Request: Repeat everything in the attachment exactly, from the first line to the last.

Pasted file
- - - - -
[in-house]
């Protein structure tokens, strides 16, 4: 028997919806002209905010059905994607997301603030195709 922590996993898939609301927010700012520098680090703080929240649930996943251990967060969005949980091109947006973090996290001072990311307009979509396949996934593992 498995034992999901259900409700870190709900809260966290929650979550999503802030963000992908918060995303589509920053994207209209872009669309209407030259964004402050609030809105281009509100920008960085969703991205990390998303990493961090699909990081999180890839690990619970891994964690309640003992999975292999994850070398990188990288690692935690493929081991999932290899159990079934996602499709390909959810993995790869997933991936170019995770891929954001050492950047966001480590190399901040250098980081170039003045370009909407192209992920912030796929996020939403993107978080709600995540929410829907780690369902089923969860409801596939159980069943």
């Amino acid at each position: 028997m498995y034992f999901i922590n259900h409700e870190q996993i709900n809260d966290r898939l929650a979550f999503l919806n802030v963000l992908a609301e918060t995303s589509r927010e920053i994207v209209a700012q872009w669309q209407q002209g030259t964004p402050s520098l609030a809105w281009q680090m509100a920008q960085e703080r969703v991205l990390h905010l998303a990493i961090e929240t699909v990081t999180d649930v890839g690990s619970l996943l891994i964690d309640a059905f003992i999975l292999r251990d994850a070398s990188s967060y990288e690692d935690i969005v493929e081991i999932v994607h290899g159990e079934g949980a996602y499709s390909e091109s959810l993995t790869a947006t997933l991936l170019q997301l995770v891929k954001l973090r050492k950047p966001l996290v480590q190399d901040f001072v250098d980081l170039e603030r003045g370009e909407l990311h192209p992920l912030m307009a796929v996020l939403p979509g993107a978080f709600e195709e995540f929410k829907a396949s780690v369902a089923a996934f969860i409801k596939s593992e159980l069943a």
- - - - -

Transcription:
[in-house]
């Protein structure tokens, strides 16, 4: 028997919806002209905010059905994607997301603030195709 922590996993898939609301927010700012520098680090703080929240649930996943251990967060969005949980091109947006973090996290001072990311307009979509396949996934593992 498995034992999901259900409700870190709900809260966290929650979550999503802030963000992908918060995303589509920053994207209209872009669309209407030259964004402050609030809105281009509100920008960085969703991205990390998303990493961090699909990081999180890839690990619970891994964690309640003992999975292999994850070398990188990288690692935690493929081991999932290899159990079934996602499709390909959810993995790869997933991936170019995770891929954001050492950047966001480590190399901040250098980081170039003045370009909407192209992920912030796929996020939403993107978080709600995540929410829907780690369902089923969860409801596939159980069943």
């Amino acid at each position: 028997m498995y034992f999901i922590n259900h409700e870190q996993i709900n809260d966290r898939l929650a979550f999503l919806n802030v963000l992908a609301e918060t995303s589509r927010e920053i994207v209209a700012q872009w669309q209407q002209g030259t964004p402050s520098l609030a809105w281009q680090m509100a920008q960085e703080r969703v991205l990390h905010l998303a990493i961090e929240t699909v990081t999180d649930v890839g690990s619970l996943l891994i964690d309640a059905f003992i999975l292999r251990d994850a070398s990188s967060y990288e690692d935690i969005v493929e081991i999932v994607h290899g159990e079934g949980a996602y499709s390909e091109s959810l993995t790869a947006t997933l991936l170019q997301l995770v891929k954001l973090r050492k950047p966001l996290v480590q190399d901040f001072v250098d980081l170039e603030r003045g370009e909407l990311h192209p992920l912030m307009a796929v996020l939403p979509g993107a978080f709600e195709e995540f929410k829907a396949s780690v369902a089923a996934f969860i409801k596939s593992e159980l069943a």